income and expenditure formgreenspun.com : LUSENET : Repossession : One Thread
after recieving several threatening letters from solicitors acting on behalf of bradford and bingley we completed the income and expenditure form.The morgage was in joint names between my husband and his ex-partner.As far as we are aware the first correspondence recieved from B&B Was to my husband in feb. of this ear.Unfortunately his ex-partner refuses to discuss the situation but we do know that up until recently she held a savings account with B&B prior to taking the morgage on.I am unable to work due to depression and our financcial circumstances are due to be radically reduced .Can we retract the completed form? and ask for proof of the debt? please help!
-- joanne revie (email@example.com), July 07, 2001
I understand that it is theoretically possible to 'resile' (retract) an admission of civil liability, in law, if it ever comes to court. However, if you feel you were pressured or duped into completing an I&E form, especially as you suffer from depression, it is arguable that you didn't necessarily mean to admit liability anyway. people do all kinds of things when they're under stress, or lacking specialist information. (In fact, the lenders rely on this uneven balance of power precisely in order to coerce people to making hasty settlement offers.)
I would say that the most important thing is to begin to ask for proof of the lender's claim. If it were me I would say that I was unhappy about the pressure tactics used to make me complete that form, complain to the Information Commissioner, and read this site in order to see how to ask the lender to substantiate its claim. The Information Commissioner (who 'polices' the Data Protection Act) is particularly interested in cases where lenders [falsely] imply that ex borrowers have some kind of legal obligation to provide personal data on themselves and on new partners, or uses threats of court etc to extract personal data from people who would otherwise be reluctant to part with that data.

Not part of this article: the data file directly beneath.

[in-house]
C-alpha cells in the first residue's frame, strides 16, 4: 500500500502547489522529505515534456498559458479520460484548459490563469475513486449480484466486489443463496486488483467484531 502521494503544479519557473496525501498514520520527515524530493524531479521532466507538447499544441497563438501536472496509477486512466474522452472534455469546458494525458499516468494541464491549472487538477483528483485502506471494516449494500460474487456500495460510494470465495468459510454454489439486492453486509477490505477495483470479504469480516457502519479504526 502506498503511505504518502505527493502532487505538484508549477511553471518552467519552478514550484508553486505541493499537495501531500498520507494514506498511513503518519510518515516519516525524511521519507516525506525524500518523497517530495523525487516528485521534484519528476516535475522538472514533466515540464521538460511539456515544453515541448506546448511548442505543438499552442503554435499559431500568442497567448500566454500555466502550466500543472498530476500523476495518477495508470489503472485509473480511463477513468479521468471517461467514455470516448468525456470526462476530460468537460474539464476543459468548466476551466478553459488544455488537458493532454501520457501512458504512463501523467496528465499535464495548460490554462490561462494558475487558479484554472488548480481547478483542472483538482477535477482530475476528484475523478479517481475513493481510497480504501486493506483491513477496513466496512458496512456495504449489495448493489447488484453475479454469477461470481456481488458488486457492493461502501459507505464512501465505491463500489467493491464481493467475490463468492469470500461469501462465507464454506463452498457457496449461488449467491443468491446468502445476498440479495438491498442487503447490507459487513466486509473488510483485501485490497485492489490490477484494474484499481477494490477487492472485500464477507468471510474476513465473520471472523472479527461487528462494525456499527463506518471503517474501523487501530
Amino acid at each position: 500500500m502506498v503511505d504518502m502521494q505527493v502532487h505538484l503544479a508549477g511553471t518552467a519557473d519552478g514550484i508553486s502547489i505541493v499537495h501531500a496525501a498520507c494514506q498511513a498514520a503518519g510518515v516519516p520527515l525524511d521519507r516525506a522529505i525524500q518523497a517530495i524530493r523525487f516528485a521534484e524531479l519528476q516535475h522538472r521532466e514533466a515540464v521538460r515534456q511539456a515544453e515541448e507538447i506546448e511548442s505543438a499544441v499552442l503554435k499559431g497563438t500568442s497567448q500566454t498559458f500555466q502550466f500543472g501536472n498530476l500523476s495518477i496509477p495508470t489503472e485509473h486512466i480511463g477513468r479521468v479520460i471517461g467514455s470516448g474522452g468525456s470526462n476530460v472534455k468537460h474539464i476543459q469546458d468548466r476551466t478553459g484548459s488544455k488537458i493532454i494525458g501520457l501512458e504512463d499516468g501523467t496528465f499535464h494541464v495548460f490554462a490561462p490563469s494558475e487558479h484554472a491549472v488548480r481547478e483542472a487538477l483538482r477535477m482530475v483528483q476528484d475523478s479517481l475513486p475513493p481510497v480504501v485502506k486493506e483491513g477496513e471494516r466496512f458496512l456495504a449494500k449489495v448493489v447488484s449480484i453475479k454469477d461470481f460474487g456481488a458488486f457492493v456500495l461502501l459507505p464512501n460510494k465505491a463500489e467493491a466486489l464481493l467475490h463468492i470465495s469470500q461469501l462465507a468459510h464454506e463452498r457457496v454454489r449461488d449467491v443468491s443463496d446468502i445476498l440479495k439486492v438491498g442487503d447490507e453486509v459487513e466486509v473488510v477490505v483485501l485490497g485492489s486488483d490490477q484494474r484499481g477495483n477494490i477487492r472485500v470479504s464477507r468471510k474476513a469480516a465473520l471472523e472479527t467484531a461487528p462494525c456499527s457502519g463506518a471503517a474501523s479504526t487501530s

I would be particularly interested in whether the lender marketed the house properly and sold it for a fair market price. Do all their charges and accounts add up? Have they shown the deed, the MIG, the valuations? How do you know you actually owe what the lender says you owe? It's all on this web site.
-- Eleanor Scott (firstname.lastname@example.org), July 09, 2001.
I have a letter from my lender which threatens legal action or a visit from "one of their agents" if I didn't contact them within ten days from the date of the letter, which was dated....you guessed it...seven days prior to the date I received it on the Friday. It would have been out of time by the Monday - the earliest I could have responded. The letter was attached to an I&E form with newspaper clippings stapled to it showing how borrowers were being successfully sued by Lenders. At the time it really frightened me, but I had the foresight to keep it exactly as was received. These days I think I could sue them for that little stunt. (Lee has a copy of the clippings!)
-- Too scared to say (email@example.com), July 09, 2001.
First some questions:
1) When was the repossession? More than 6 years ago? 2) What date was the first contact made?
Now my bits:
I agree with everything Elenaor says. Ask for documents etc etc. The income of your partner is none of their business and they cannot ask for it.
-- Matt (firstname.lastname@example.org), July 10, 2001.